Bible Studies, Contact Magazine Articles

Verse of the Year (part 3)

The Sufficiency of Christ

“But whatever were gains to me I now consider loss for the sake of Christ. What is more, I consider everything a loss because of the surpassing worth of knowing Christ Jesus my Lord, for whose sake I have lost all things. I consider them garbage, that I may gain Christ and be found in him, not having a righteousness of my own that comes from the law, but that which is through faith in Christ—the righteousness that comes from God on the basis of faith. I want to know Christ—yes, to know the power of his resurrection and participation in his sufferings, becoming like him in his death, and so, somehow, attaining to the resurrection from the dead.” (Philippians 3: 7-11)

We have noted so far in the series that the central pillar of true Christian discipleship is knowing and treasuring Jesus.

If we take a step back and look at this verse in its wider context then we can see that true discipleship is intimately connected to our understanding of what Jesus has done for us through his death on the Cross. We cannot know or treasure Jesus in any meaningful way unless we are convinced that we are clothed in His righteousness.

This is what Paul means when he says:

“not having a righteousness of my own that comes from the law, but that which is through faith in Christ—the righteousness that comes from God on the basis of faith.”

The message of the gospel is not merely that we are forgiven. It is that righteousness is imputed to us. In other words, the good news is not simply that it is “as if we never sinned” (as wonderful as that is) but also “as if we have always obeyed.” This is what Paul believed and this is why he valued Christ above everything else.

If we are to know and enjoy Christ in our lives, we need to avoid legalism at all costs. We diminish the value of Christ in our own minds if we fall into the trap of thinking that we need something besides him to make our lives acceptable in God’s sight. If I trust in a combination of Christ’s work and my own moral performance, I am telling myself that Jesus is not that great a treasure. It means that we believe he is not able to save all on his own. This is an attitude that stems from idolatry, not from faith in God’s Word. It comes from a pride that asserts our importance rather than Christ’s sufficiency.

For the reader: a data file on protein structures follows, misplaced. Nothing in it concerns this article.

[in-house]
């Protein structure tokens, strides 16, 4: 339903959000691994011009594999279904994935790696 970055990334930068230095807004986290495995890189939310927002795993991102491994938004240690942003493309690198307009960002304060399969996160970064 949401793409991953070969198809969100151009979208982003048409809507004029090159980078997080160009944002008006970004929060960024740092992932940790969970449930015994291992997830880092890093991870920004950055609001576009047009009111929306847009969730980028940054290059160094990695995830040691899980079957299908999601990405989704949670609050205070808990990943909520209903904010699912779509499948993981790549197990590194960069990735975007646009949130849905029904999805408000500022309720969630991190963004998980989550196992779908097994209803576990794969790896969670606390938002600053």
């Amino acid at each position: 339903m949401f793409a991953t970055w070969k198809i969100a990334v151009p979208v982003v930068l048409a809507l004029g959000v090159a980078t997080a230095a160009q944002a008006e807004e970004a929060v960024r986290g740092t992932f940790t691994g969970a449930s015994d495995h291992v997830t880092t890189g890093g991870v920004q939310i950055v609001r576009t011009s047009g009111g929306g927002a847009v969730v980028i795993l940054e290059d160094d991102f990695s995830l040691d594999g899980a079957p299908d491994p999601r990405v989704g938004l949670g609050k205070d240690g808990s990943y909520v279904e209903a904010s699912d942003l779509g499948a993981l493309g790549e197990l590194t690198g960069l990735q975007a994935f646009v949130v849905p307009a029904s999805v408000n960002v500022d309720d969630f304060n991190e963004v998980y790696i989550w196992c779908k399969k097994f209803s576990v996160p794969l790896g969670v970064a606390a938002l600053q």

Jesus is all-sufficient. Through his death on the Cross, Jesus suffered the wrath that we deserved. Not only this, he satisfied the righteous requirements of the law on our behalf. He took our sin and guilt. He gave us his perfect obedience. God now looks upon all those who trust in Christ as if they have always kept the law perfectly.

Knowing Jesus is the greatest treasure we could ever have precisely because he is the all we need to be made right with God. If we have Christ we need nothing else. We are secure. In the words of Augustus M. Toplady:

A debtor to mercy alone, of covenant mercy I sing;
Nor fear, with Thy righteousness on, my person and off’ring to bring.
The terrors of law and of God with me can have nothing to do;
My Savior’s obedience and blood hide all my transgressions from view.

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